“Partisan political considerations must play no role in efforts to alert victims, other affected individuals or the American public to foreign influence operations against the United States,” the policy states. A foreign influence operation will be publicly disclosed “only when the government can attribute those activities to a foreign government with high confidence,” it said.
Rosenstein noted that influence operations are not new. The Soviet Union used them against the United States throughout the 20th century, including in 1963, paying an American to distribute a book claiming that the FBI and the CIA assassinated President John F. Kennedy.
The new task force for the first time spelled out five types of threats covered under foreign influence operations.
Hackers can target election systems, trying to get into voter registration databases and voting machines. Foreign operatives can pursue political organizations, campaigns and public officials. They can offer to assist political organizations or campaigns, while concealing their links to foreign governments. They can seek to covertly influence public opinion and sow division through the use of social media and other outlets. And they can try to employ lobbyists, foreign media outlets and other foreign organizations to influence policymakers and the public.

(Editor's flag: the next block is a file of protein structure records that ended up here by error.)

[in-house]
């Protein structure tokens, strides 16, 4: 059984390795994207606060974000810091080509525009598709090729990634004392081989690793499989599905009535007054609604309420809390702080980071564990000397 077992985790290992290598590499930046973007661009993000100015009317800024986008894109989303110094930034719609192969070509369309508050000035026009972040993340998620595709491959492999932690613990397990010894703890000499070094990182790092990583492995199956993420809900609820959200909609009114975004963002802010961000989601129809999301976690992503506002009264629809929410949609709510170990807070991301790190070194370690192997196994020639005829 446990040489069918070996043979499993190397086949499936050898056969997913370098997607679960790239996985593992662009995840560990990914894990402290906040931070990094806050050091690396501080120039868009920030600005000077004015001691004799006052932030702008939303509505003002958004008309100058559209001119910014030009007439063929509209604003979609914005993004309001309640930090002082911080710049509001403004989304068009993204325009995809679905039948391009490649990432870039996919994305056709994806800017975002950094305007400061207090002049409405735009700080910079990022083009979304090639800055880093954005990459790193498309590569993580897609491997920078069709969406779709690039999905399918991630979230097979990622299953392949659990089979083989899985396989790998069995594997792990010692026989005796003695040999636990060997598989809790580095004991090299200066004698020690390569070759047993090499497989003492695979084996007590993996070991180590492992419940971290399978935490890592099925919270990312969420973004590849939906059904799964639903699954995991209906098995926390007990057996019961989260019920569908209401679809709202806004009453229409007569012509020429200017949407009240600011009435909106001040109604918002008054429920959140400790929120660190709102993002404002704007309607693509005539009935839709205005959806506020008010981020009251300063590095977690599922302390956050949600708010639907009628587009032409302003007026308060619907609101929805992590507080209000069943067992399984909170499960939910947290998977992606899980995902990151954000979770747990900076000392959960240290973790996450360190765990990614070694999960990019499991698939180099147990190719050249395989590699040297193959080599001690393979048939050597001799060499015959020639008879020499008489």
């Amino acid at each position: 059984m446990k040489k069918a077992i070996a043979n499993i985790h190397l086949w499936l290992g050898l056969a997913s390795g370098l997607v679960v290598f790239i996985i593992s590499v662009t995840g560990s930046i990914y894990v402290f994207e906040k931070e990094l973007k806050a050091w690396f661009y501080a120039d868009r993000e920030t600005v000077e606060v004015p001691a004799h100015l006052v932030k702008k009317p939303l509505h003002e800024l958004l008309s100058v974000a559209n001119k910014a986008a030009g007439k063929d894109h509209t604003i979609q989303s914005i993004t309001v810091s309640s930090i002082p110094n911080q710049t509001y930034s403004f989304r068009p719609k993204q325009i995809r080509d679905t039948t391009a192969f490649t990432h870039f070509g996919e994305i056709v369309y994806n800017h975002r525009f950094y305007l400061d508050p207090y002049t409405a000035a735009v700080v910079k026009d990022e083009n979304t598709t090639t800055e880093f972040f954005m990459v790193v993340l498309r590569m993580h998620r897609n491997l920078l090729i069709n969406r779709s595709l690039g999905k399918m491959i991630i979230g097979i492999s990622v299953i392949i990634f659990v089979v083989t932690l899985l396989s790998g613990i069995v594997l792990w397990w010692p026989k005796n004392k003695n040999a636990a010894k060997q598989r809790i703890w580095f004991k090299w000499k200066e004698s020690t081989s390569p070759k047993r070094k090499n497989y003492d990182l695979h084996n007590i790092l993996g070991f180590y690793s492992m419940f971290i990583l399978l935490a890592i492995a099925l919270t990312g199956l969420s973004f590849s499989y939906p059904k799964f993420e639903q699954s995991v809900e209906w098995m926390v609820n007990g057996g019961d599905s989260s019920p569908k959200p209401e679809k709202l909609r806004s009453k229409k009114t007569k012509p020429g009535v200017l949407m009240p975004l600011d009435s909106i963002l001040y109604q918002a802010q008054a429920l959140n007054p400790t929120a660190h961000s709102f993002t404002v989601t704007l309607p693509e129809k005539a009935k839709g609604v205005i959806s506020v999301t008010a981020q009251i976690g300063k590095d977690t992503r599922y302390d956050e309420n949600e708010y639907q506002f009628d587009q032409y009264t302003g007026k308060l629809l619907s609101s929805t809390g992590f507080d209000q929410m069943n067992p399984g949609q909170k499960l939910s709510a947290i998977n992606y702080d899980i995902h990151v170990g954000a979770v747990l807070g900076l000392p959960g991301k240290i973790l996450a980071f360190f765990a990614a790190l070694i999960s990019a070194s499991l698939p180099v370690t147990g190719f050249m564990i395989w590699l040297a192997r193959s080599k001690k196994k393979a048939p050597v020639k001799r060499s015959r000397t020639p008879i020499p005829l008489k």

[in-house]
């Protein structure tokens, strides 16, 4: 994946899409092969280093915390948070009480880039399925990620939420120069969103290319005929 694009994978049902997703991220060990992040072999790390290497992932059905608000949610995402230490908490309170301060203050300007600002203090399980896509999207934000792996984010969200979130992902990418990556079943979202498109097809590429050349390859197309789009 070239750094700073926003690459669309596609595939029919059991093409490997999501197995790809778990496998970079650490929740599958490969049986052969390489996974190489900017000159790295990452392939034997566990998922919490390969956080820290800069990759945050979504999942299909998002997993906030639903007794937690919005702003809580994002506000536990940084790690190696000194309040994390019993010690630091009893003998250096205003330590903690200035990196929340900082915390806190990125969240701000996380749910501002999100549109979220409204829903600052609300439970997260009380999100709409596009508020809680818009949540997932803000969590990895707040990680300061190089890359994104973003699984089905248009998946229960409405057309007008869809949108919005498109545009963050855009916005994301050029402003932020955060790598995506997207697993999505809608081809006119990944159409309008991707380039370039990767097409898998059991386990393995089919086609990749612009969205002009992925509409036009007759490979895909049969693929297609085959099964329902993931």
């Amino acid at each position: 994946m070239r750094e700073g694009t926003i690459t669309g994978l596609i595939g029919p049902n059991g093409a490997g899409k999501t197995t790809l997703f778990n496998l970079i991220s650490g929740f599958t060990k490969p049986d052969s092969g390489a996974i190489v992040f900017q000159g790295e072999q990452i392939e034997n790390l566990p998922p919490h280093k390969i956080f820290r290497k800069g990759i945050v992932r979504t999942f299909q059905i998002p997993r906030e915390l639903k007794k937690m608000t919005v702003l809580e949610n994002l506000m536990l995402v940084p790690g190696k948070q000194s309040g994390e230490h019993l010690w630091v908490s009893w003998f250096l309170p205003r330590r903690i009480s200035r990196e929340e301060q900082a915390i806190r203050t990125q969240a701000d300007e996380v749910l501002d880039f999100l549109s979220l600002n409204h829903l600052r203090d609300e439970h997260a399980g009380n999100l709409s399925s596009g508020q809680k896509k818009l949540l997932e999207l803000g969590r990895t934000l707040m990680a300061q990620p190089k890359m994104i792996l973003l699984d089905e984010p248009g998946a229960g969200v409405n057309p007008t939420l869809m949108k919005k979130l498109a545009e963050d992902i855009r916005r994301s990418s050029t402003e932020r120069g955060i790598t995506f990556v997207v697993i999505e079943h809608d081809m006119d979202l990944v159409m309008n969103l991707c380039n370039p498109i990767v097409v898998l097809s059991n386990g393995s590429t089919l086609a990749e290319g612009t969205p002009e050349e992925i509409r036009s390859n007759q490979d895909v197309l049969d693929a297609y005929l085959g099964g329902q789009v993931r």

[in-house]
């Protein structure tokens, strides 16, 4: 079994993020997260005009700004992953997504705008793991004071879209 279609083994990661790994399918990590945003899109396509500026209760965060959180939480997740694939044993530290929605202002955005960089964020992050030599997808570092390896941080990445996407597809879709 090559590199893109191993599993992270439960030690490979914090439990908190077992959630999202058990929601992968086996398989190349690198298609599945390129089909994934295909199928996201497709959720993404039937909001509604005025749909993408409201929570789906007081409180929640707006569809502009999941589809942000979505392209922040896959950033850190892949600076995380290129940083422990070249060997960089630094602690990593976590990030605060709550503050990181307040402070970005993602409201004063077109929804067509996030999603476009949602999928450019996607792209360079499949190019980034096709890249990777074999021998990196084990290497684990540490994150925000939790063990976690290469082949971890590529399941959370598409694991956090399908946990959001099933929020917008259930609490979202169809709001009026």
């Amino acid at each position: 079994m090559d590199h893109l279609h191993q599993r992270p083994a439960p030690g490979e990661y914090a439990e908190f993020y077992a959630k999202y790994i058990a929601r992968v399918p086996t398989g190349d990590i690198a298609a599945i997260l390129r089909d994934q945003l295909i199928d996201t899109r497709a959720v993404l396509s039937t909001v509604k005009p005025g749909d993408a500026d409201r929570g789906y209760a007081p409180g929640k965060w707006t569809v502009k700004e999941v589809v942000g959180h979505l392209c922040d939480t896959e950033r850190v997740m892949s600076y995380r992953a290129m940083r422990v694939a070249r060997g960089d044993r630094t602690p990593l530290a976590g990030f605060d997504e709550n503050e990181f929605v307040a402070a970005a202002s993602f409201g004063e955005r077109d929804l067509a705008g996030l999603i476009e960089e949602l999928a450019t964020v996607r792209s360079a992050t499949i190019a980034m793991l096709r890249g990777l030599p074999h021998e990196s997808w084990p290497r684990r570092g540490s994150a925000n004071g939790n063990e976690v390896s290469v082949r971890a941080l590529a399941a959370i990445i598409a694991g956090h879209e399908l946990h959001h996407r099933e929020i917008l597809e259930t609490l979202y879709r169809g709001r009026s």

“Public attribution of foreign influence operations can help to counter and mitigate the harm caused by foreign-government-sponsored disinformation,” Rosenstein said. “When people are aware of the true sponsor, they can make better-informed decisions.”
Foreign governments “should not be secret participants” in U.S. elections, “covertly spreading propaganda and fanning the flames of division,” he said.
The task force works closely with the FBI, whose director, Christopher A. Wray, last year established a Foreign Influence Task Force to focus on the same issue. The Justice Department task force is broader but includes as a key component foreign influence activities.
To counter foreign influence, the department will aggressively investigate and prosecute such activities, and will work with other departments, such as Homeland Security, to share information about threats and vulnerabilities with state and local election officials, political organizations and other potential victims so they can take measures to detect or prevent harm, the report said.
It also noted that the Justice Department supports other agencies’ actions, such as financial or diplomatic sanctions and intelligence efforts. The department also is forming strategic relationships with social media providers to help them identify malign foreign influence activity.
Shane Harris contributed to this report.